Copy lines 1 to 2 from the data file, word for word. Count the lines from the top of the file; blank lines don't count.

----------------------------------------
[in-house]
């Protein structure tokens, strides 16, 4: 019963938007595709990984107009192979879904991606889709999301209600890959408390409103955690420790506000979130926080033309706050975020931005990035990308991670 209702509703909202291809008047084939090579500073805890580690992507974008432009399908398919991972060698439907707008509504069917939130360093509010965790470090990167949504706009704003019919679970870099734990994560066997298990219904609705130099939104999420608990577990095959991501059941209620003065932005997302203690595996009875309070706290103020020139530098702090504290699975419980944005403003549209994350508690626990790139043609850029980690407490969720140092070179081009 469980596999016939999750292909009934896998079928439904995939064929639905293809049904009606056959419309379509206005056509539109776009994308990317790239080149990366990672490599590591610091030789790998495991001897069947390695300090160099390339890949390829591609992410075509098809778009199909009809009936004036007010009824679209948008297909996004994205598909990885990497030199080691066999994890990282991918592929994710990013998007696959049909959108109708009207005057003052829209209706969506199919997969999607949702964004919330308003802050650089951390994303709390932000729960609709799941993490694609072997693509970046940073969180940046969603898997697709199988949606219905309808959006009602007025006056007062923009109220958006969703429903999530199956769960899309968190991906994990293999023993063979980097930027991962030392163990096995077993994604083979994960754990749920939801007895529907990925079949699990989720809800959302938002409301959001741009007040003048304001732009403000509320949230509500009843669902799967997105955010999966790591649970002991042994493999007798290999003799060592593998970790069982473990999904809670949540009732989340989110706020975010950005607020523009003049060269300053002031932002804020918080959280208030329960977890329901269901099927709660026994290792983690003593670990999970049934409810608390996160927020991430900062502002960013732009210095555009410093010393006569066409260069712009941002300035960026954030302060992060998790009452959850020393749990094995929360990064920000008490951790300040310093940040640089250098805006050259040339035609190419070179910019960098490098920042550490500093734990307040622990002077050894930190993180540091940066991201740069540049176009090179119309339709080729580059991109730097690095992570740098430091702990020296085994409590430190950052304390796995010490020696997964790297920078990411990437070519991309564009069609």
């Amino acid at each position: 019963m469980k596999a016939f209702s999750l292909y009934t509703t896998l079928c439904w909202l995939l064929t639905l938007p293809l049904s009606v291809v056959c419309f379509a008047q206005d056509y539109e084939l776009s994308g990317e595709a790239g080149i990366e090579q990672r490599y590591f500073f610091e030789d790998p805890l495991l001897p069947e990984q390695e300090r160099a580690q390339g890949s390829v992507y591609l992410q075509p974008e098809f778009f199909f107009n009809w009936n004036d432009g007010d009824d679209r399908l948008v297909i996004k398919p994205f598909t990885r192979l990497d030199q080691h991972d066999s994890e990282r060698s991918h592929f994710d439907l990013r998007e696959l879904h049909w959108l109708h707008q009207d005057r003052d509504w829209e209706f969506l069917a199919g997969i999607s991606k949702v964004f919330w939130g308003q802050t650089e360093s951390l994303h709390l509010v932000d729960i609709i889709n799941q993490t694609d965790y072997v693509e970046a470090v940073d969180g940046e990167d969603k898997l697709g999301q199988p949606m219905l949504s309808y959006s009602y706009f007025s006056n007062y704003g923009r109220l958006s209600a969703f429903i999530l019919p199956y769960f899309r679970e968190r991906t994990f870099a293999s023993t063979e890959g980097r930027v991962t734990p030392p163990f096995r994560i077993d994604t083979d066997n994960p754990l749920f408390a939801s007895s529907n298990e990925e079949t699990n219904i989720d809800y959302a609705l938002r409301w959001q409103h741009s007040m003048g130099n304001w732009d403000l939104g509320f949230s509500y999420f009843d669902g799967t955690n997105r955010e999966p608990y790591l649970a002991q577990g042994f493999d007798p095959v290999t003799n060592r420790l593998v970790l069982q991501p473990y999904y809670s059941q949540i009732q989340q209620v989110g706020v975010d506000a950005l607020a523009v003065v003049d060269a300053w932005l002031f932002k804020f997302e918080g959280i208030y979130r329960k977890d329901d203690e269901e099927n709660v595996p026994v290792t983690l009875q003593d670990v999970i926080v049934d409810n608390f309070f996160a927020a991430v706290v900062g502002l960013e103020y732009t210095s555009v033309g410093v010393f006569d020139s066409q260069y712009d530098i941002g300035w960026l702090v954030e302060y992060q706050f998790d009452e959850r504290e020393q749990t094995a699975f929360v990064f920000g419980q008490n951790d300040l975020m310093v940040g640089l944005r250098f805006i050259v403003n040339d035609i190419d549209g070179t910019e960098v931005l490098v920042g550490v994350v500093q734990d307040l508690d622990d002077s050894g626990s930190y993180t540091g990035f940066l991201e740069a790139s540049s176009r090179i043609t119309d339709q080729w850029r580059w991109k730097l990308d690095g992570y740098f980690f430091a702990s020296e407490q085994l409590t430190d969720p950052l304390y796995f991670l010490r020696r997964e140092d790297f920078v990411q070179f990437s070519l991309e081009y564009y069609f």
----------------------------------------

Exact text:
[in-house]
């Protein structure tokens, strides 16, 4: 019963938007595709990984107009192979879904991606889709999301209600890959408390409103955690420790506000979130926080033309706050975020931005990035990308991670 209702509703909202291809008047084939090579500073805890580690992507974008432009399908398919991972060698439907707008509504069917939130360093509010965790470090990167949504706009704003019919679970870099734990994560066997298990219904609705130099939104999420608990577990095959991501059941209620003065932005997302203690595996009875309070706290103020020139530098702090504290699975419980944005403003549209994350508690626990790139043609850029980690407490969720140092070179081009 469980596999016939999750292909009934896998079928439904995939064929639905293809049904009606056959419309379509206005056509539109776009994308990317790239080149990366990672490599590591610091030789790998495991001897069947390695300090160099390339890949390829591609992410075509098809778009199909009809009936004036007010009824679209948008297909996004994205598909990885990497030199080691066999994890990282991918592929994710990013998007696959049909959108109708009207005057003052829209209706969506199919997969999607949702964004919330308003802050650089951390994303709390932000729960609709799941993490694609072997693509970046940073969180940046969603898997697709199988949606219905309808959006009602007025006056007062923009109220958006969703429903999530199956769960899309968190991906994990293999023993063979980097930027991962030392163990096995077993994604083979994960754990749920939801007895529907990925079949699990989720809800959302938002409301959001741009007040003048304001732009403000509320949230509500009843669902799967997105955010999966790591649970002991042994493999007798290999003799060592593998970790069982473990999904809670949540009732989340989110706020975010950005607020523009003049060269300053002031932002804020918080959280208030329960977890329901269901099927709660026994290792983690003593670990999970049934409810608390996160927020991430900062502002960013732009210095555009410093010393006569066409260069712009941002300035960026954030302060992060998790009452959850020393749990094995929360990064920000008490951790300040310093940040640089250098805006050259040339035609190419070179910019960098490098920042550490500093734990307040622990002077050894930190993180540091940066991201740069540049176009090179119309339709080729580059991109730097690095992570740098430091702990020296085994409590430190950052304390796995010490020696997964790297920078990411990437070519991309564009069609």